We have not closed the chapter yet on the Ukraine-Russia war, and SOFREP has just reported the skirmish between Armenia and Azerbaijan. But, we are here again to bring you a warning that the third war of 2022 could be happening soon.
Last week, Greece’s government wrote an official letter to the EU, the UN, and NATO to help them condemn Turkey and its president Recep Tayyip Erdogan for its threats to the country. In the letters, Greek Foreign Minister Nikos Dendias said Turkey’s behavior should be censored by these three bodies.
“By not doing so in time or by underestimating the seriousness of the matter, we risk witnessing again a situation similar to that currently unfolding in some other part of our continent,” Dendias wrote, referring to the Ukraine-Russia war.
“This is something none of us would really wish to see.”
Dendias implied that Greece and Turkey are currently experiencing the lowest point when it comes to their relations as they tackle historical and contemporary disputes (including that of the Aegean Sea boundaries and immigration).
Last Tuesday, Turkey announced a subtle threat directed at Greece, with Erdogan saying things could “come all of a sudden one night.” However, when asked if the Turkish president was referring to a military action, he responded with an affirmative.
“What I’m talking about is not a dream. If what I said was that we could come one night all of a sudden [it means] that, when the time comes, we can come suddenly one night.”
Dendias quickly called out Erdogan in his remarks, saying these are “outrageous comments” that should not be taken lightly. Greece will be treating this as a warning that Turkey could “invade” Greek islands soon.
“I would advise anybody who dreams of attacks and conquest to consider three or four times,” he said after talks in Athens with French Foreign Minister Catherine Colonna. “We are in a position to defend our country, our independence and territorial integrity.”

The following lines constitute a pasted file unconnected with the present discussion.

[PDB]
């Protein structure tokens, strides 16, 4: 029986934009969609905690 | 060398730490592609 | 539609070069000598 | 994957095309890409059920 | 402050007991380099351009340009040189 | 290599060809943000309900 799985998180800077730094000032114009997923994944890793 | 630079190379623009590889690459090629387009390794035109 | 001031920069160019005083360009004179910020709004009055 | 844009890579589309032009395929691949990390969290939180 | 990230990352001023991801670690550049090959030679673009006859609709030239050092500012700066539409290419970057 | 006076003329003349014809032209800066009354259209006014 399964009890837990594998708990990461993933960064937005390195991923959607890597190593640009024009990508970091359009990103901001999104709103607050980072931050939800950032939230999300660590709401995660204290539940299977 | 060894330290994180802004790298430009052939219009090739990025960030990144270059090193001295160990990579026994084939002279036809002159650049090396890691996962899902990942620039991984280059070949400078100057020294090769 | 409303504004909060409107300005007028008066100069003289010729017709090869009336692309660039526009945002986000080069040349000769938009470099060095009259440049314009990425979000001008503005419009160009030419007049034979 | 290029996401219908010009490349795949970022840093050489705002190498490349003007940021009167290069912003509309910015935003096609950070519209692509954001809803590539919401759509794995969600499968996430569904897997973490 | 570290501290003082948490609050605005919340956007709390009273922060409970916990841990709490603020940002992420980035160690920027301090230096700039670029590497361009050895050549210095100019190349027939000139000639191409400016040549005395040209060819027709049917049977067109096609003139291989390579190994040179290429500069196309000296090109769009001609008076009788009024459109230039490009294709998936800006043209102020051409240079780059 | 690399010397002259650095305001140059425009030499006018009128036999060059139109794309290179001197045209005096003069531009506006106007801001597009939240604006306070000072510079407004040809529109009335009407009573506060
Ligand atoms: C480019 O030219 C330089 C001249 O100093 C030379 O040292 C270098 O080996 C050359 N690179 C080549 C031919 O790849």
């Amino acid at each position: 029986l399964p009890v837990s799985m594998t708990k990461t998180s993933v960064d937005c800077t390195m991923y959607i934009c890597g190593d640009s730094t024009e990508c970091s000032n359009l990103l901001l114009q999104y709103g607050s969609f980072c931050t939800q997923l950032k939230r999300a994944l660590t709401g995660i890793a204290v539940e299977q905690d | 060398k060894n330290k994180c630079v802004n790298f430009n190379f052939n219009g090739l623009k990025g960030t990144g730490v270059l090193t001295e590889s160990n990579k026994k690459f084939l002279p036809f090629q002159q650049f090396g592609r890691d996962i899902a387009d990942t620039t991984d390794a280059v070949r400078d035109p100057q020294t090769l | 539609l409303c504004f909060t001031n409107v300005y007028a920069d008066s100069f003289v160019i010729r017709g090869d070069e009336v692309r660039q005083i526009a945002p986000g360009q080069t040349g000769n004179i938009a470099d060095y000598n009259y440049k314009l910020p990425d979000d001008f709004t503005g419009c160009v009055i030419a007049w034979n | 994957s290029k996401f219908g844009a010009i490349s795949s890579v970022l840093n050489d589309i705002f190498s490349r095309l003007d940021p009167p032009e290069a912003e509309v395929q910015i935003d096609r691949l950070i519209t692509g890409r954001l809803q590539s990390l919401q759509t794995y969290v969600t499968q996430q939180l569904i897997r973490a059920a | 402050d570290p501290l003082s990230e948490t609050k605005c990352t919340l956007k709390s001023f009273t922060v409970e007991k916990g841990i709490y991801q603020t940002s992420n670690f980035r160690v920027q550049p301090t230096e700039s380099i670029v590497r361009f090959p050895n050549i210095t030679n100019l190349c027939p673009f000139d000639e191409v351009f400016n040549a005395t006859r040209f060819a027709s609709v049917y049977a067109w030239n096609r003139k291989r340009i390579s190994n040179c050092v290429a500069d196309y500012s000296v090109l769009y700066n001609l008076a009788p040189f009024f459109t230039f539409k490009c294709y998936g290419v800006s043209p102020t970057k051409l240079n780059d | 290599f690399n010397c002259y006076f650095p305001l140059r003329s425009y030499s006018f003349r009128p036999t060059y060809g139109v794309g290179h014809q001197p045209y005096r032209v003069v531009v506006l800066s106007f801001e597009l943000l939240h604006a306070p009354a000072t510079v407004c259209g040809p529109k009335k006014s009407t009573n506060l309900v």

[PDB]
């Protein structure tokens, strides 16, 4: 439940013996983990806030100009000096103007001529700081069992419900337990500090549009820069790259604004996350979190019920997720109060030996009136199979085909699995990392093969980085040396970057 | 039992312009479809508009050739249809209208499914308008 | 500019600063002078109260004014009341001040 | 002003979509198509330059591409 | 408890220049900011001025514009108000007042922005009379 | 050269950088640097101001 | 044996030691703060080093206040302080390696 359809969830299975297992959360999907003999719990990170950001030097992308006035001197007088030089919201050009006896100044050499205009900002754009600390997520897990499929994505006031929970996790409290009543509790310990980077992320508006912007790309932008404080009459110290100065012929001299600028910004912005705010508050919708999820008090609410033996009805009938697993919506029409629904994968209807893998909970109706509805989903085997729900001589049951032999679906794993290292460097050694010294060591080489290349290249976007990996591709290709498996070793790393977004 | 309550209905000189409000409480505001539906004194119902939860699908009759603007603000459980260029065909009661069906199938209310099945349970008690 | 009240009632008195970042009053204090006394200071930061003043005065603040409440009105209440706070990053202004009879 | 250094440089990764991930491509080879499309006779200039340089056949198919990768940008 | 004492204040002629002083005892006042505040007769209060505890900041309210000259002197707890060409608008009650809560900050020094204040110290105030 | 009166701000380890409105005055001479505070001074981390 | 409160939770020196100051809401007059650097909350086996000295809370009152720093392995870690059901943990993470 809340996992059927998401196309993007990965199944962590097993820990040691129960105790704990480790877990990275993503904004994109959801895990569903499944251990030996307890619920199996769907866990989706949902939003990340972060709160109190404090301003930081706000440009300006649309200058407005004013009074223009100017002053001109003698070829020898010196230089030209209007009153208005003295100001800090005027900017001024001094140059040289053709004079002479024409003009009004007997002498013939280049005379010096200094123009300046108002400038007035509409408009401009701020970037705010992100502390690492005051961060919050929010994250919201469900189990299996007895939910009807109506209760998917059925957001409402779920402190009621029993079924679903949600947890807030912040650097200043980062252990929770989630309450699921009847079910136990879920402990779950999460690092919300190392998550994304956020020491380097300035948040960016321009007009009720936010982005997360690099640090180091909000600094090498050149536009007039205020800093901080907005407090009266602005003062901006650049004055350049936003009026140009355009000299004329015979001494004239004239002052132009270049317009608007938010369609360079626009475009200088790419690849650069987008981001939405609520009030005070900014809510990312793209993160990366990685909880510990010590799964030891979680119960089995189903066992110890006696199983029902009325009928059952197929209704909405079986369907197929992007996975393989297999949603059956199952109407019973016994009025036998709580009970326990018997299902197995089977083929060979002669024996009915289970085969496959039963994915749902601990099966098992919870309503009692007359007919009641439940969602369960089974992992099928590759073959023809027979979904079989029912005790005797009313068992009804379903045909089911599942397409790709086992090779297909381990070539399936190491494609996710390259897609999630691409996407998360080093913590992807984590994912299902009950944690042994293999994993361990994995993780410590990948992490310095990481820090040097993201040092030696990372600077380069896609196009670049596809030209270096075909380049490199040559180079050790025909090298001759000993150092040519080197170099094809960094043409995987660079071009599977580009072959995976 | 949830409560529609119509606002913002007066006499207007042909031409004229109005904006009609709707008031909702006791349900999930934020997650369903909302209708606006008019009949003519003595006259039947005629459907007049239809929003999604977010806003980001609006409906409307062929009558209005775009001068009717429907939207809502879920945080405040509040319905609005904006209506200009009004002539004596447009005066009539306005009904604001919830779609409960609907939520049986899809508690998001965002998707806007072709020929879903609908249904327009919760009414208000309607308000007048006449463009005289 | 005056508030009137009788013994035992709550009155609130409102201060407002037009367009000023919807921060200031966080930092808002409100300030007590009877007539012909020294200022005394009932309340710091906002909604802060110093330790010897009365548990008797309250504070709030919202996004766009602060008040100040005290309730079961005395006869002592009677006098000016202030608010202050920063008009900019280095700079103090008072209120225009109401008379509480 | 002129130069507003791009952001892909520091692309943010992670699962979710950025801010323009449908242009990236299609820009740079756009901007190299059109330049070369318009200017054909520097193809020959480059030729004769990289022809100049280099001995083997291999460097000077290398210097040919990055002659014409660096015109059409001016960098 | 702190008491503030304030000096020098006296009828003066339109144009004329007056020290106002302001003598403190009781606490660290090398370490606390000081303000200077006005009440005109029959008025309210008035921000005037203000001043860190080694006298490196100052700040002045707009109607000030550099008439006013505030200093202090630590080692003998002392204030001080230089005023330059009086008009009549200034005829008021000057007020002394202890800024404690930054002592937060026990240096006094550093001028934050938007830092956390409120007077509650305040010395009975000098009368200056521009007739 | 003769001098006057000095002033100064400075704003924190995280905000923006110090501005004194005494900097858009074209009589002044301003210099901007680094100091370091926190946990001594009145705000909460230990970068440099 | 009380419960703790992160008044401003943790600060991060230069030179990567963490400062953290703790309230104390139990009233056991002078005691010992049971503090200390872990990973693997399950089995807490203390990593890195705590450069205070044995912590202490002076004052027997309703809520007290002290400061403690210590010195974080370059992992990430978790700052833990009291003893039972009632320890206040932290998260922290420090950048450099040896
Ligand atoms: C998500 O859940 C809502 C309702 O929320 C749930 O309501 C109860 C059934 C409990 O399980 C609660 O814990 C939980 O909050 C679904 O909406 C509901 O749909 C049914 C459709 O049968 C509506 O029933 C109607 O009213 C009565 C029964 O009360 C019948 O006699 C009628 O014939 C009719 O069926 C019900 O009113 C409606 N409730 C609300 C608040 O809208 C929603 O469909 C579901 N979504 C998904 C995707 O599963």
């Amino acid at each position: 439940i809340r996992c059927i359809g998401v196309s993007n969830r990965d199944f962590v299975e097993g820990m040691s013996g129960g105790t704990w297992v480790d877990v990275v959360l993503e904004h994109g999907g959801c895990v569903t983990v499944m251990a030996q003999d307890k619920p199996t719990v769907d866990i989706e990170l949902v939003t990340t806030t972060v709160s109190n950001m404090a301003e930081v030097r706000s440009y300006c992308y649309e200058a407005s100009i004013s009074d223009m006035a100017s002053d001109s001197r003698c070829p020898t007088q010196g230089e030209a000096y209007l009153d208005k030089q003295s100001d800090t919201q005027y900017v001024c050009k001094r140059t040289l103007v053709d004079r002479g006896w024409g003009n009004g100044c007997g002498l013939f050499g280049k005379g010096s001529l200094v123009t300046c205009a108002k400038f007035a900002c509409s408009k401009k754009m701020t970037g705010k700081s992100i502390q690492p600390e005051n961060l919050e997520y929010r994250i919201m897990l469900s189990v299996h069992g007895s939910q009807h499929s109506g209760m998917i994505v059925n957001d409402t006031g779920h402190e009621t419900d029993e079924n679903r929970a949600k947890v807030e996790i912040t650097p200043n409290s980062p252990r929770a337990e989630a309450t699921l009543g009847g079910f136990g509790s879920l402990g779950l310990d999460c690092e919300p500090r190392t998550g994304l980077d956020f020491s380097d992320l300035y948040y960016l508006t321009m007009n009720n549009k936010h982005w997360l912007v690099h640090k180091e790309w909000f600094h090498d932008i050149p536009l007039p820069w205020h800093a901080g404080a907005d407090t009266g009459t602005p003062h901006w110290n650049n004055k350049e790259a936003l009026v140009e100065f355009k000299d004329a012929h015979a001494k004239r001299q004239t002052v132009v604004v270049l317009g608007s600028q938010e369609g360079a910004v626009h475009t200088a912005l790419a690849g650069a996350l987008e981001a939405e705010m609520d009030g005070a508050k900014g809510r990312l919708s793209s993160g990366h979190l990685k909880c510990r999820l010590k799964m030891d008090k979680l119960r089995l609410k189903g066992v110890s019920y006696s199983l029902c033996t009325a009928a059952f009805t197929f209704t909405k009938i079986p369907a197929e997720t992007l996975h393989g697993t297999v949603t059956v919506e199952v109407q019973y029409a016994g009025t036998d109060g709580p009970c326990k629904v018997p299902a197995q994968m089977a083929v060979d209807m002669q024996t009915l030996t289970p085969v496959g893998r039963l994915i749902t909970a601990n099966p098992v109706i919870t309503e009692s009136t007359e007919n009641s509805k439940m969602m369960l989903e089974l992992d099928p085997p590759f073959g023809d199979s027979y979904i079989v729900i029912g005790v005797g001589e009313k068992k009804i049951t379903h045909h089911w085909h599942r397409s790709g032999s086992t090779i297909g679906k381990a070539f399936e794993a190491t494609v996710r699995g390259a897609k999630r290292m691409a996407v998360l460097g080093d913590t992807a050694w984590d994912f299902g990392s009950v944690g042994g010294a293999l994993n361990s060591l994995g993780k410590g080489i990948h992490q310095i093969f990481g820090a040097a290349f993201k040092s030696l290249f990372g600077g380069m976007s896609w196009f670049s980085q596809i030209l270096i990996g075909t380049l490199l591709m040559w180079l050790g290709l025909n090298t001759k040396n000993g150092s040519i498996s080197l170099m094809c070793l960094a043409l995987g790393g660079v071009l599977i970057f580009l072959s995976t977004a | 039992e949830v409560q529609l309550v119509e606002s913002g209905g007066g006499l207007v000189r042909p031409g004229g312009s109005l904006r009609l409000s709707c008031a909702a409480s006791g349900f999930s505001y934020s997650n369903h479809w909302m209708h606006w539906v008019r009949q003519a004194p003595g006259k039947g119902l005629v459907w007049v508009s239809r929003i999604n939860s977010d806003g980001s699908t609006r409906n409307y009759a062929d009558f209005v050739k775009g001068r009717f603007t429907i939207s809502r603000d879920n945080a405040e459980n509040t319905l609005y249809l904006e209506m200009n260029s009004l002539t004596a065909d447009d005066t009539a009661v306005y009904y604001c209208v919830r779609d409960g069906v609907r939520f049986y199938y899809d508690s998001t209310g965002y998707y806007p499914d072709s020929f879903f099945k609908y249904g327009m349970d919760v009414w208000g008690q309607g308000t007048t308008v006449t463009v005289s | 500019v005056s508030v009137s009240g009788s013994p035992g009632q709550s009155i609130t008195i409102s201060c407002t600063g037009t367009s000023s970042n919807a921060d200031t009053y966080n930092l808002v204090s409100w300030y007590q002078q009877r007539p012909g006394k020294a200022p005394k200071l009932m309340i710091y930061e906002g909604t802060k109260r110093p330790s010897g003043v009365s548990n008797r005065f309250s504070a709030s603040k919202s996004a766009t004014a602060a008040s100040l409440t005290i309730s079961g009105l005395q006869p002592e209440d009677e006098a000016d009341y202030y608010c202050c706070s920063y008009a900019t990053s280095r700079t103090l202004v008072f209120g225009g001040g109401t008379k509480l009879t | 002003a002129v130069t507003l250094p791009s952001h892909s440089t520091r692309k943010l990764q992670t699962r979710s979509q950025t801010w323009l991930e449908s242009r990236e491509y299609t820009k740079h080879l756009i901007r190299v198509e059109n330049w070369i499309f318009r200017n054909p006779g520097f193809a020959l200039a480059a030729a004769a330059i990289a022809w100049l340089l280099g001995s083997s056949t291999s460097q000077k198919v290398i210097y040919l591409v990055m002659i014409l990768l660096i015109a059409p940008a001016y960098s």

Dendias added that they need to defend their stance on the Eastern Aegean Sea Islands, including the tourist hotspots like Kos and Rhodes (areas that are incredibly close to Turkey than Greece). However, Ankara claims that Greeks are violating international agreements by imposing their military forces on the islands close to Turkey’s Aegean coastline. They are also claiming Greek air defenses are clocking Turkish fighter jets during the NATO exercises in the Mediterranean. But, the same goes for how Greece is describing Turkey on how the latter is overstepping onto their territories.
“The Turkish side maintains that these islands are under Greek occupation,” he said. “Let me point out that opposite the Aegean islands is stationed the biggest landing fleet in Europe and a full Turkish army group,” he said.
“This year there have been 6,100 violations of our airspace, 157 overflights of Greek territory and 1,000 violations of our territorial waters,” he added.
Erdogan, on the other hand, is almost ready to push that green light anytime.
“There are some illegitimate threats against us and if these illegitimate threats continue there’s an end to one’s patience,” Erdogan warns.
“When the time is due, necessary action will be taken because it is not a good sign to lock on radars to our planes. Such things done by Greece are not a good sign.”
Meanwhile, NATO Secretary General Jens Stoltenberg spoke of the Greek “occupation” as “vile.”
“The Turkish leadership has apparently chosen to present future aggression as already prepared and, more importantly, as a justified action,” he said. “Unless seen in its true dimensions and properly dealt with by the international community, this Turkish attitude risks destabilizing our wider region and causing consequences of which the gravity is hard to assess.”
However, Dendias wrote to Stoltenberg, saying the Turkish threats are a “destabilizing factor for NATO.”
“The Turkish attitude is a destabilizing factor for NATO’s unity and cohesion, weakening the southern flank of the alliance at a moment of crisis,” Dendias wrote.
Greece and Turkey have been through wars before, and they have deep-seated resentment toward each other. One of their most intense wars over the century is that of the Greco-Turkish war of 1919-1922. The Greek campaign launched a primary attack, claiming Anatolia as part of Ancient Greece and the Byzantine Empire before the Turks conquered the area in the 12th-15th centuries.
The Turks launched a counter-attack known as the “Great Offensive,” where they overran significant Greek defense positions. The next day, the Greek defense positions in Afyon fell. The war continued for years until the resolution came in the form of an armistice on Oct. 11, 1922. Finally, the Armistice of Mudanya was formed with the help of allies Britain, France, and Italy.